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Wildlife

One never senses judgment from Dano, Kazan, Gyllenhaal, or Mulligan—they recognize that there’s beauty even in the mistakes we make in life. It’s what makes…

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Can You Ever Forgive Me?

Can You Ever Forgive Me? comes from a place of understanding and love that few other biopics do, and it makes this difficult character a…

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Ballad of Narayama

"The Ballad of Narayama" is a Japanese film of great beauty and elegant artifice, telling a story of startling cruelty. What a space it opens…

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* This filmography is not intended to be a comprehensive list of this artist’s work. Instead it reflects the films this person has been involved with that have been reviewed on this site.

#209 March 5, 2014

Sheila writes: I came across the photography/dioramas of Lori Nix in my wanderings through the Web and wanted to share some of it with you all, in particular her latest project called "The City". Nix writes of the project: "In my newest body of work 'The City' I have imagined a city of our future, where something either natural or as the result of mankind, has emptied the city of it's human inhabitants. Art museums, Broadway theaters, laundromats and bars no longer function. The walls are deteriorating, the ceilings are falling in, the structures barely stand, yet Mother Nature is slowly taking them over. These spaces are filled with flora, fauna and insects, reclaiming what was theirs before man's encroachment." You can check out the full project here, at her website, as well as take a look at some of her other projects.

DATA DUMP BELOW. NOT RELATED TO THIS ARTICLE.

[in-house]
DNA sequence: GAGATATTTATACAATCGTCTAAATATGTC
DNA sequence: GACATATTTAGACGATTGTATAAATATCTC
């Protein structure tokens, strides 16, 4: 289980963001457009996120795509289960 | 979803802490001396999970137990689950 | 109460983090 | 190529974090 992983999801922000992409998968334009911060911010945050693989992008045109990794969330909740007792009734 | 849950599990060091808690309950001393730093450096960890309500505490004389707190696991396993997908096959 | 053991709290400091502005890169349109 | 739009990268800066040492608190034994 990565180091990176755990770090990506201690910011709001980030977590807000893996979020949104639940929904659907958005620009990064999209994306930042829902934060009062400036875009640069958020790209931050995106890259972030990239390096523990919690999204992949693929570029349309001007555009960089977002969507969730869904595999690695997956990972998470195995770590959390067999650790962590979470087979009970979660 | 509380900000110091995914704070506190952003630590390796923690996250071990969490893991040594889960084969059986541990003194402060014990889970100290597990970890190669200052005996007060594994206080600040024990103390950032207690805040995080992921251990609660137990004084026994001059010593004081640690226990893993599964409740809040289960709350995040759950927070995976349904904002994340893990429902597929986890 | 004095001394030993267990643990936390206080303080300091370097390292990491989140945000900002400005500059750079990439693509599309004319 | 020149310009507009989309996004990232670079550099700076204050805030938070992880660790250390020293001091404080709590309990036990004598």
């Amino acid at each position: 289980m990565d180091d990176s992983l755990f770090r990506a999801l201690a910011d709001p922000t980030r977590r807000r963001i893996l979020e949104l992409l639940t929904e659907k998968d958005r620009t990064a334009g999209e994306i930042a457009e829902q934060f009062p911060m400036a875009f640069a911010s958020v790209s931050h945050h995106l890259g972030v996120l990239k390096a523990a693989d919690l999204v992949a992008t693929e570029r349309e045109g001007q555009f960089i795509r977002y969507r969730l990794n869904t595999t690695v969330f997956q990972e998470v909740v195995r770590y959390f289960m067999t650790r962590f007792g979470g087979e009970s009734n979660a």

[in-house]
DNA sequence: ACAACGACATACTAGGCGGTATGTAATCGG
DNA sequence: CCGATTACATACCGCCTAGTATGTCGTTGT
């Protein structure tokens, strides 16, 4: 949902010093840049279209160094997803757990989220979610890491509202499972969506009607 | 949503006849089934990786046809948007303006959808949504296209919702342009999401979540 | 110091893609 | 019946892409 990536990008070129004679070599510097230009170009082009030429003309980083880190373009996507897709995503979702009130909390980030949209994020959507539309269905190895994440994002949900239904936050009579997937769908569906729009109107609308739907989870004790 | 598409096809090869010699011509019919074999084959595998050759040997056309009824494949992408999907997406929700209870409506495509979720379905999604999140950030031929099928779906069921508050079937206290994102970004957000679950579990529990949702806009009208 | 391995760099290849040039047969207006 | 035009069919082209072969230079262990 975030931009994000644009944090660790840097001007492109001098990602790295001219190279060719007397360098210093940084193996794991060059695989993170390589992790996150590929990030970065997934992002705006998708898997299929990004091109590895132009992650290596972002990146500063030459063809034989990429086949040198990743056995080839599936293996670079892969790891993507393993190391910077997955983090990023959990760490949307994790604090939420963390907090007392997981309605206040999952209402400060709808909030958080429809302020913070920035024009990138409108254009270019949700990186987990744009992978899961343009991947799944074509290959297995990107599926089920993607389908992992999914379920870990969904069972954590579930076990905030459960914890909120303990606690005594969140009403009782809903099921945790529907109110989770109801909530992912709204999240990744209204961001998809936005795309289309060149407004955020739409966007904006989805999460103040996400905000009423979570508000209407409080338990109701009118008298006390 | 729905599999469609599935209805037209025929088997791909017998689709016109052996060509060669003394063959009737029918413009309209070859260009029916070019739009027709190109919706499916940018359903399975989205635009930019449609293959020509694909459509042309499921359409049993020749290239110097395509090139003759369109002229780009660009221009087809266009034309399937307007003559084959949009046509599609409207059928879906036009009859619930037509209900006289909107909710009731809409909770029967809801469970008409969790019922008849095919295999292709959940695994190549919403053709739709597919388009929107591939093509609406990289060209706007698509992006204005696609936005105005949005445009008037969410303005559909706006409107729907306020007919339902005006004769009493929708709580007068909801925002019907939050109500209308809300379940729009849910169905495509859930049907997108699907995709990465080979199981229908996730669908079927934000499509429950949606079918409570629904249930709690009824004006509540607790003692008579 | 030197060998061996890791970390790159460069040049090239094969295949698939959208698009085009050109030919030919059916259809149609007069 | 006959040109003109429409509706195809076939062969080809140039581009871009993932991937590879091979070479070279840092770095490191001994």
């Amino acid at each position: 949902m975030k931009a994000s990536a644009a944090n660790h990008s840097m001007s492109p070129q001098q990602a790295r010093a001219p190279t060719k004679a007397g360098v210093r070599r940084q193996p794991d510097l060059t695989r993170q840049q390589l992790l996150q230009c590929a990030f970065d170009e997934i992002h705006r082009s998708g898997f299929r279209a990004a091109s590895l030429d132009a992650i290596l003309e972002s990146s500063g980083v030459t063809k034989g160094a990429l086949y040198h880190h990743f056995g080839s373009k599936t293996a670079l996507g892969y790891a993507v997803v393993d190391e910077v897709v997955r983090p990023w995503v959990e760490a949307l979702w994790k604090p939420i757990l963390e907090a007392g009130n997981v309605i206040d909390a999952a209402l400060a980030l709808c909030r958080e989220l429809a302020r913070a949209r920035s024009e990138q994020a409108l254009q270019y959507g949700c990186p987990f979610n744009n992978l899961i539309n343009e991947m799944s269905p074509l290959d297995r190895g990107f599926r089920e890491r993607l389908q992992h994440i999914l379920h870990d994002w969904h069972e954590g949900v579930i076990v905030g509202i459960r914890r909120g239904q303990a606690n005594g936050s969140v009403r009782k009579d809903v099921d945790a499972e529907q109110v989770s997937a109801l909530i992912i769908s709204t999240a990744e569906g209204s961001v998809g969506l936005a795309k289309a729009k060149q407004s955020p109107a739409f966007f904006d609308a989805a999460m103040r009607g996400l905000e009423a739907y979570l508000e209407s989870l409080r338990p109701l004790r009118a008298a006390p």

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A celebration of A Christmas Story; The Wes Anderson Collection's first pan; Abel Ferrara breaks it down for you, pal.

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#187 October 2, 2013

Sheila writes: BAFTA-award winning "Pitch Black Heist" is a 13-minute film directed and written by John Maclean, starring Michael Fassbender and Liam Cunningham (reunited after their 28-minute one-take scene in Steve McQueen's 2008 film "Hunger"). Here, they play two criminals hired to crack a safe. The only catch is that they must do their work in the dark: any light at all will trigger the alarm. Elegantly filmed in black-and-white, it's a taut fun little thriller with a twist ending. In case the video doesn't work here, you can also view it at Cinephilia and Beyond.

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